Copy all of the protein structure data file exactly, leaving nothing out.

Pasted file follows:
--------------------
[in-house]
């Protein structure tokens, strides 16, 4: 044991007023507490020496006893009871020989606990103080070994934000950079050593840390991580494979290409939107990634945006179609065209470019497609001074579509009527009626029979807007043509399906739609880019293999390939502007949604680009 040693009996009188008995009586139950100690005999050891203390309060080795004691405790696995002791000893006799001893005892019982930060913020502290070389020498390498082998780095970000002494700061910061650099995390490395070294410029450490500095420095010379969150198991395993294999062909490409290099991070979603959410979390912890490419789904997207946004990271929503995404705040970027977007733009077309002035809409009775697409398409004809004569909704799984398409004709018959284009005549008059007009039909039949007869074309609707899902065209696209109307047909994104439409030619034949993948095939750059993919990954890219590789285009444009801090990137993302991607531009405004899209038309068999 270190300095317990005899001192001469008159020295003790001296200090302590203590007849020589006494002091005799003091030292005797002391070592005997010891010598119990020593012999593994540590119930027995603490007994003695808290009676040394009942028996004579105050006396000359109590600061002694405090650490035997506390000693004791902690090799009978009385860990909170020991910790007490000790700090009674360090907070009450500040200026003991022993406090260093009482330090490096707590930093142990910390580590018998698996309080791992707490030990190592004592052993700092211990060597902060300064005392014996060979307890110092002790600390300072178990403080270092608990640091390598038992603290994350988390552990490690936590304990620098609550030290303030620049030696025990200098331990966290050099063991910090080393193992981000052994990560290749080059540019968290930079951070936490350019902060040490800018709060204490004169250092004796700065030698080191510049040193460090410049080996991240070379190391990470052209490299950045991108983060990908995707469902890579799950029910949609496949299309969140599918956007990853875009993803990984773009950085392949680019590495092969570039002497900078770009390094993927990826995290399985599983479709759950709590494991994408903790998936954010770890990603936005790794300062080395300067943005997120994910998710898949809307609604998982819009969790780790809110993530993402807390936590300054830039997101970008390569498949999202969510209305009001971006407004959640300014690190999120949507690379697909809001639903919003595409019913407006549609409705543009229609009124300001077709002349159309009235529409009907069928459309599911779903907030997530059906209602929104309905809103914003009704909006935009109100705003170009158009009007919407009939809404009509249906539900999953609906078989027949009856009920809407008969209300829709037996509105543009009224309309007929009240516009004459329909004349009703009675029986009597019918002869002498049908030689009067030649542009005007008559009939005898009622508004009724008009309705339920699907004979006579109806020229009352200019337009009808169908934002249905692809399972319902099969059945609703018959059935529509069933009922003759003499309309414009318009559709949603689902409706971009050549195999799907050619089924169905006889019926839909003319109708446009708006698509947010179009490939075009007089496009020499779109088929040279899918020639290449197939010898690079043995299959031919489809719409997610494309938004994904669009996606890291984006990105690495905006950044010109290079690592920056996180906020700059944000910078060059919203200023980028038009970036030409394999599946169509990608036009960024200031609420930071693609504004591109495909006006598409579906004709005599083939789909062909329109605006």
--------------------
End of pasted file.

[in-house]
């Protein structure tokens, strides 16, 4: 044991007023507490020496006893009871020989606990103080070994934000950079050593840390991580494979290409939107990634945006179609065209470019497609001074579509009527009626029979807007043509399906739609880019293999390939502007949604680009 040693009996009188008995009586139950100690005999050891203390309060080795004691405790696995002791000893006799001893005892019982930060913020502290070389020498390498082998780095970000002494700061910061650099995390490395070294410029450490500095420095010379969150198991395993294999062909490409290099991070979603959410979390912890490419789904997207946004990271929503995404705040970027977007733009077309002035809409009775697409398409004809004569909704799984398409004709018959284009005549008059007009039909039949007869074309609707899902065209696209109307047909994104439409030619034949993948095939750059993919990954890219590789285009444009801090990137993302991607531009405004899209038309068999 270190300095317990005899001192001469008159020295003790001296200090302590203590007849020589006494002091005799003091030292005797002391070592005997010891010598119990020593012999593994540590119930027995603490007994003695808290009676040394009942028996004579105050006396000359109590600061002694405090650490035997506390000693004791902690090799009978009385860990909170020991910790007490000790700090009674360090907070009450500040200026003991022993406090260093009482330090490096707590930093142990910390580590018998698996309080791992707490030990190592004592052993700092211990060597902060300064005392014996060979307890110092002790600390300072178990403080270092608990640091390598038992603290994350988390552990490690936590304990620098609550030290303030620049030696025990200098331990966290050099063991910090080393193992981000052994990560290749080059540019968290930079951070936490350019902060040490800018709060204490004169250092004796700065030698080191510049040193460090410049080996991240070379190391990470052209490299950045991108983060990908995707469902890579799950029910949609496949299309969140599918956007990853875009993803990984773009950085392949680019590495092969570039002497900078770009390094993927990826995290399985599983479709759950709590494991994408903790998936954010770890990603936005790794300062080395300067943005997120994910998710898949809307609604998982819009969790780790809110993530993402807390936590300054830039997101970008390569498949999202969510209305009001971006407004959640300014690190999120949507690379697909809001639903919003595409019913407006549609409705543009229609009124300001077709002349159309009235529409009907069928459309599911779903907030997530059906209602929104309905809103914003009704909006935009109100705003170009158009009007919407009939809404009509249906539900999953609906078989027949009856009920809407008969209300829709037996509105543009009224309309007929009240516009004459329909004349009703009675029986009597019918002869002498049908030689009067030649542009005007008559009939005898009622508004009724008009309705339920699907004979006579109806020229009352200019337009009808169908934002249905692809399972319902099969059945609703018959059935529509069933009922003759003499309309414009318009559709949603689902409706971009050549195999799907050619089924169905006889019926839909003319109708446009708006698509947010179009490939075009007089496009020499779109088929040279899918020639290449197939010898690079043995299959031919489809719409997610494309938004994904669009996606890291984006990105690495905006950044010109290079690592920056996180906020700059944000910078060059919203200023980028038009970036030409394999599946169509990608036009960024200031609420930071693609504004591109495909006006598409579906004709005599083939789909062909329109605006």